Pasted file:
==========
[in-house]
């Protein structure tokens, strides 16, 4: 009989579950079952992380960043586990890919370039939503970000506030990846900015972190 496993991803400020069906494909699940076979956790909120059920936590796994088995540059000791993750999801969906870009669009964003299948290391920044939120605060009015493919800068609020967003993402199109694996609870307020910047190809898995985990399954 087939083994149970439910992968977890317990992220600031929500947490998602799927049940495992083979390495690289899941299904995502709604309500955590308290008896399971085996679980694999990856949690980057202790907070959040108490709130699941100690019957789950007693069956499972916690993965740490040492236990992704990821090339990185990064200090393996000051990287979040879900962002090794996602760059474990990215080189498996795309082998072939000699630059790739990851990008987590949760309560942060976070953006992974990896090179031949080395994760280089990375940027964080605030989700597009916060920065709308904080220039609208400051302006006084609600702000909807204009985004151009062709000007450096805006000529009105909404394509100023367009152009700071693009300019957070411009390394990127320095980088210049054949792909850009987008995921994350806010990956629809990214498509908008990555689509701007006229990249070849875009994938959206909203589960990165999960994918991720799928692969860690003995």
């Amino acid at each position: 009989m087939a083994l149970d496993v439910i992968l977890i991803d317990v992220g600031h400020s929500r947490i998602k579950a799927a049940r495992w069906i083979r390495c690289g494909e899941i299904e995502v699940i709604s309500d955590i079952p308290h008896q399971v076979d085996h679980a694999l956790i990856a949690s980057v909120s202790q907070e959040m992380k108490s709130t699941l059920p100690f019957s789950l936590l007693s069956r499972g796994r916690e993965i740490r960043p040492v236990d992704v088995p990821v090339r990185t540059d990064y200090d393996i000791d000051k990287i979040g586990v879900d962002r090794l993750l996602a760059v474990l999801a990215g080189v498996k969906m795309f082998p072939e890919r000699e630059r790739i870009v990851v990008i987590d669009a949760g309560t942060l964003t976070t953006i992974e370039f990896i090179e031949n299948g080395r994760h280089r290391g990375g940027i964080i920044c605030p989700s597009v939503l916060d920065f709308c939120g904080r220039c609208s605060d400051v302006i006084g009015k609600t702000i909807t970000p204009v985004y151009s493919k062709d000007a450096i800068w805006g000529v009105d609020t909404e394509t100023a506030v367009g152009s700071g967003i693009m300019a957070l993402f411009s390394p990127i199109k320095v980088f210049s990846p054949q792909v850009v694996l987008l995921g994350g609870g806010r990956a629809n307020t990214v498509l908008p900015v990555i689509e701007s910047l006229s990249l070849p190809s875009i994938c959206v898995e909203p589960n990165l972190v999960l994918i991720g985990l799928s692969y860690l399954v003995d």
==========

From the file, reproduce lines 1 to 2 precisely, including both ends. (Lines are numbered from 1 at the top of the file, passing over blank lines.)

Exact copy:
[in-house]
């Protein structure tokens, strides 16, 4: 009989579950079952992380960043586990890919370039939503970000506030990846900015972190 496993991803400020069906494909699940076979956790909120059920936590796994088995540059000791993750999801969906870009669009964003299948290391920044939120605060009015493919800068609020967003993402199109694996609870307020910047190809898995985990399954 087939083994149970439910992968977890317990992220600031929500947490998602799927049940495992083979390495690289899941299904995502709604309500955590308290008896399971085996679980694999990856949690980057202790907070959040108490709130699941100690019957789950007693069956499972916690993965740490040492236990992704990821090339990185990064200090393996000051990287979040879900962002090794996602760059474990990215080189498996795309082998072939000699630059790739990851990008987590949760309560942060976070953006992974990896090179031949080395994760280089990375940027964080605030989700597009916060920065709308904080220039609208400051302006006084609600702000909807204009985004151009062709000007450096805006000529009105909404394509100023367009152009700071693009300019957070411009390394990127320095980088210049054949792909850009987008995921994350806010990956629809990214498509908008990555689509701007006229990249070849875009994938959206909203589960990165999960994918991720799928692969860690003995």